Wiener Dog, the latest movie from writer/director Todd Solondz, is not a pleasant film to watch. It’s a hard movie, filled with unlikable characters who often are doing selfish, unpleasant things to themselves or each other. The movie is a series of vignettes, all only connected by the presence of a single dachshund, who passes from owner to owner, most of whom don’t know the first thing about taking care of him or themselves. Most of the movie is best watched through your fingers.

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Some of that was conveyed in the marketing for the movie, but there was an attempt it seems in retrospect to make it more palatable for the mainstream audience. Sure there was some meanness and hints at a dark tone in the trailer, but it was presented in a way that gave it a more upbeat and engaging veneer. But there’s nothing in the marketing that makes it clear to the audience just the kind of darkness they’re in store for. It’s downbeat from beginning to end, from the parents who are way too blunt with their sick kid to the sad young woman who escapes her life to travel with a meth dealer to the frustrated screenwriter who’s stuck teaching a college course to the old woman whose granddaughter visits only to get money.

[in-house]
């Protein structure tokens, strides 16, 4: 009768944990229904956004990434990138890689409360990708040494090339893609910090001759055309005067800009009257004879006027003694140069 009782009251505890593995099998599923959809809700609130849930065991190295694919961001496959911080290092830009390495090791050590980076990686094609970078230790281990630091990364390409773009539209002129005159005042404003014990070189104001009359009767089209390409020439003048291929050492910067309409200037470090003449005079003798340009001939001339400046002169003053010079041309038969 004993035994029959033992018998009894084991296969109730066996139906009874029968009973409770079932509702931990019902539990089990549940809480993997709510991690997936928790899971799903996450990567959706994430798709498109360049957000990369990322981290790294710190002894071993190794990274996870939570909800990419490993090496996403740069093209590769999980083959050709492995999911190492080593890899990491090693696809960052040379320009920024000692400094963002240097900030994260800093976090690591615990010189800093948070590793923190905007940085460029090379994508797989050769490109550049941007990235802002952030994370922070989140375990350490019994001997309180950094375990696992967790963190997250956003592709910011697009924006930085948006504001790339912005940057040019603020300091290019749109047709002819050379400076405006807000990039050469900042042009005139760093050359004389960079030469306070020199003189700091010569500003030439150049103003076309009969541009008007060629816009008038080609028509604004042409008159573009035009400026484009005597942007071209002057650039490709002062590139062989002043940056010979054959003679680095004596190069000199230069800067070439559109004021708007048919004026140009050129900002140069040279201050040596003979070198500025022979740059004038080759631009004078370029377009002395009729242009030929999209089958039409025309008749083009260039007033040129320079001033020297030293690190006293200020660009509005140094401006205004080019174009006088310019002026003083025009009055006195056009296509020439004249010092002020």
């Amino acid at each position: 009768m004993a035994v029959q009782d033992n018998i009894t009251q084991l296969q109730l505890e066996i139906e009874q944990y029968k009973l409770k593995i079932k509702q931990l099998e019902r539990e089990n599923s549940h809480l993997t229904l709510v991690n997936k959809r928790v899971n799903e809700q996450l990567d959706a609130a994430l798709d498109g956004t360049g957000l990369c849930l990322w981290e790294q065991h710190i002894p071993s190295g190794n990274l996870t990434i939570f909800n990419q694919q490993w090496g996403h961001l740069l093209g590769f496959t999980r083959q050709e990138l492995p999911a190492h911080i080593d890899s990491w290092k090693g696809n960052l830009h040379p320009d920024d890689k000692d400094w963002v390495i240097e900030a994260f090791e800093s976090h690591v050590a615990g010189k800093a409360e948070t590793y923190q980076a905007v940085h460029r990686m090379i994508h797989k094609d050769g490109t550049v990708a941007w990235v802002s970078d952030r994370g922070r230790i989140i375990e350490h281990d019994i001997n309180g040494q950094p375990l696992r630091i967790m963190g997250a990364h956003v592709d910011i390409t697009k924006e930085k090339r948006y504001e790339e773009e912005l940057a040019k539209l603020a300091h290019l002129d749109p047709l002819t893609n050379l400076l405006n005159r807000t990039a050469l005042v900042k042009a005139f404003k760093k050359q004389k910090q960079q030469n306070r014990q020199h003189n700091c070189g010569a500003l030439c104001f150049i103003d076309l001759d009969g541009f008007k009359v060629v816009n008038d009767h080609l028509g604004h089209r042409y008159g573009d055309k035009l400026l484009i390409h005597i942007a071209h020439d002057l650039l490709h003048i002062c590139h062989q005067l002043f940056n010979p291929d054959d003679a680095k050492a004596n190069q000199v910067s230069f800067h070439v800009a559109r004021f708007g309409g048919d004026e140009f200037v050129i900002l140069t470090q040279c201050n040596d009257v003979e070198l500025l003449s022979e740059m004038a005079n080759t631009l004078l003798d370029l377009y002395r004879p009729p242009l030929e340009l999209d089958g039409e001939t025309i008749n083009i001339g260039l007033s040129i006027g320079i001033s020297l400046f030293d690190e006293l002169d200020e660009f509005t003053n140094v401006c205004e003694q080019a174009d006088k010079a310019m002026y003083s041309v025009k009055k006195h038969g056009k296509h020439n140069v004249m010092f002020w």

All of that ads up to a movie that presents no redeeming qualities in its characters. No one here is an objectively good person. Some are better than others, to be sure, but that’s about as good as it gets here. The dog is often just a conduit for these characters and not a plot point in and of itself. Actually, that’s not true. Usually the dog starts out in some manner as a peripheral point in each story but winds up playing a pivotal role. It ultimately comes down to the titular dog at the end.

The best and most accurate part of the campaign was simply explaining to the audience Solondz was the one behind the movie. That told a certain portion of the public what they could expect. The rest of the audience had to go with the rest of the marketing and may have been surprised when they pulled up what they might have thought was a quirky, if slightly dark, comedy about a cute dog.